This experiment was important to conduct in order for us to better understand how oyster reefs work. The knowledge gained from this experiment will help others become better conservationists. Destruction of natural habitats in marine environments is becoming a bigger issue everyday. Teaching students about what the oyster reefs provide and how they are integral to marine environments will hopefully create more aware population that will begin to fix the damage done to natural habitats. Furthermore, students should be aware of their local community that surrounds them and how they effect it. Overall, this experience has been rewarding, educational and will allow me to become a more well-rounded teacher in the classroom.
Mystery of Oyster Reefs
Students will watch video to give them a background of Oyster Reefs and their importance to the environment.
Show class YouTube video of “Amazing Oyster Reef.” https://www.youtube.com/watch?v=PbFQ5EndLso
Questions following the video:
What did the video point to as to why oyster reefs are important?
What problems do shipping industries present to the oyster reefs?
How do oyster reefs help other marine species?
Why are oyster reef barriers more beneficial than man-made?
Students will use http://estuaries.noaa.gov/ScienceData/Graphing.aspx, with the teacher to explore estuary education site. Specifically the tool that can find things like turbidity, pH levels, and water quality over a certain amount of time.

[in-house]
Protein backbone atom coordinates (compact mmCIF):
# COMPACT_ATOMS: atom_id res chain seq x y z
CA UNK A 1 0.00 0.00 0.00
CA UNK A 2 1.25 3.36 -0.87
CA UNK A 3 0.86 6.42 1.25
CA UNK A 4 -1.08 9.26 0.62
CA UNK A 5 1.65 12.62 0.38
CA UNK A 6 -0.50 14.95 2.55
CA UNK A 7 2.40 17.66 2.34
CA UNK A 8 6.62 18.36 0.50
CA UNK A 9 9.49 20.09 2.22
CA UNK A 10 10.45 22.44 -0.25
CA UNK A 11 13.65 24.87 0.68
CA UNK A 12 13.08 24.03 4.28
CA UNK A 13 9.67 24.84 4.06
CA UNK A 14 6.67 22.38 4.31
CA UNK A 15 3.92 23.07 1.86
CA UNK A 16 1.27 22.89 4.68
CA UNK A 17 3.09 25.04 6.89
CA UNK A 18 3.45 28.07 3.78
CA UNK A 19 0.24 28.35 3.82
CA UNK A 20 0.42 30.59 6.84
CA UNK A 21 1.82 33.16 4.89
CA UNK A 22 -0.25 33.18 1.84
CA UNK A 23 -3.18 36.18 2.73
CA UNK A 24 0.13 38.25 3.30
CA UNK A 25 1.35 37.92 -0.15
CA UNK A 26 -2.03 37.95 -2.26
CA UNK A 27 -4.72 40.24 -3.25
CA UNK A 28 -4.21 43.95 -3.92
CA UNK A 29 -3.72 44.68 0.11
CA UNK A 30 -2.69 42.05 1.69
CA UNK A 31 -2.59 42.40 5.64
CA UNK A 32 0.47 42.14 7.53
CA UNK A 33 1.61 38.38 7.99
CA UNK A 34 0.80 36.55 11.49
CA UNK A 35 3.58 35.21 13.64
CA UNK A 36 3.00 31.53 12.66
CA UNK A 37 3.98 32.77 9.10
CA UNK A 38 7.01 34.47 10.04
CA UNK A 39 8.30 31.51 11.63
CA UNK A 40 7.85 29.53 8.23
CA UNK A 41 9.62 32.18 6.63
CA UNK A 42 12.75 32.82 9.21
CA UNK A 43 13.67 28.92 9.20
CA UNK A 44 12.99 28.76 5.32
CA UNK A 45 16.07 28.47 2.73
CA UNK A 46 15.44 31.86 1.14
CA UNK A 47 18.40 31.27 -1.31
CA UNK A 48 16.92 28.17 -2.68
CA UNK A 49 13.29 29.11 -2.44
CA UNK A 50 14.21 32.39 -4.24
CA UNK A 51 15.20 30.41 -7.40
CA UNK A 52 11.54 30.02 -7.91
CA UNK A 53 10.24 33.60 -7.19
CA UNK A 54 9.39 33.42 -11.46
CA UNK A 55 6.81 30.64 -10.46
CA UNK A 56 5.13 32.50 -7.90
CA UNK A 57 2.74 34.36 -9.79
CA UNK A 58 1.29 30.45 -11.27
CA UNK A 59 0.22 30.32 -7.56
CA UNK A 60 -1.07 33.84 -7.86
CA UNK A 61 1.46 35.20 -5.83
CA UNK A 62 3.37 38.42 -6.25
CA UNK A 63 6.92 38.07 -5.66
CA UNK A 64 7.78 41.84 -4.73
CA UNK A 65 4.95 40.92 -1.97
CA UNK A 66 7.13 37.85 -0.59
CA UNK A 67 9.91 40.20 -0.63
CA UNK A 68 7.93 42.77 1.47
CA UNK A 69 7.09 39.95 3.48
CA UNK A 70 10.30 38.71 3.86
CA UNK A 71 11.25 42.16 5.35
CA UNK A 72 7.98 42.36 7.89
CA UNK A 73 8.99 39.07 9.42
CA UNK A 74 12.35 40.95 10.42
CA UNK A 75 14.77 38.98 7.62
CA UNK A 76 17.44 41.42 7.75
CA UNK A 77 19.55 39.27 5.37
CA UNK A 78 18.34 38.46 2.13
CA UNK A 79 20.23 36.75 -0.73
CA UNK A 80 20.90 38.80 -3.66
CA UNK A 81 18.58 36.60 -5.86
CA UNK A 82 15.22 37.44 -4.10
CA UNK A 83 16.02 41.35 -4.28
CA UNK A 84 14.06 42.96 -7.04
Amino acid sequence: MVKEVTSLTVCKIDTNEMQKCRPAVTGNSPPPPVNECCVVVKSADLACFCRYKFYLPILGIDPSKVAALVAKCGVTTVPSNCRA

Vocabulary students might not know:
Turbidity: the cloudiness, or opaqueness of water (i.e murky or clear)
pH: a scale on which liquids are determined basic or acidic
salinity: how much salt can be found in the water
What do you think can effect turbidity?
How do you think oyster harm/help turbidity?
Teacher will show students an informative PPT and give students answers to the questions being posed in the first activities. PPT: Oyster Reefs
Teacher will foster any additional student may have about the PPT and give clarity to how oysters benefit the ecosystem.
Students will be paired as a team. The assignment is to take the new knowledge of how species can be interdependent on one another and find a different example in nature. Students can use the allotted computer lab to do research.
Mutualism- a relationship that is beneficial to both organisms.
Parasitism-a relationship that is only beneficial to one of the organisms. (ex. Ticks and Dogs)
Predator/Prey- a relationship in which one organisms is dependent on the presence of the other for a food source. (ex. Cheetah and Zebra)
Students will present their findings to their classmates with a poster board. Students will first have a draft that their peers may evaluate with sticky note giving critique and questions. Students will then revise and re-present their project.
TEKS, 8th grade Science
11) Organisms and environments. The student knows that interdependence occurs among living systems and the environment and that human activities can affect these systems. The student is expected to:
(A) describe producer/consumer, predator/prey, and parasite/host relationships as they occur in food webs within marine, freshwater, and terrestrial ecosystems;
(B) investigate how organisms and populations in an ecosystem depend on and may compete for biotic and abiotic factors such as quantity of light, water, range of temperatures, or soil composition;
(C) explore how short- and long-term environmental changes affect organisms and traits in subsequent populations; and
(D) recognize human dependence on ocean systems and explain how human activities such as runoff, artificial reefs, or use of resources have modified these systems.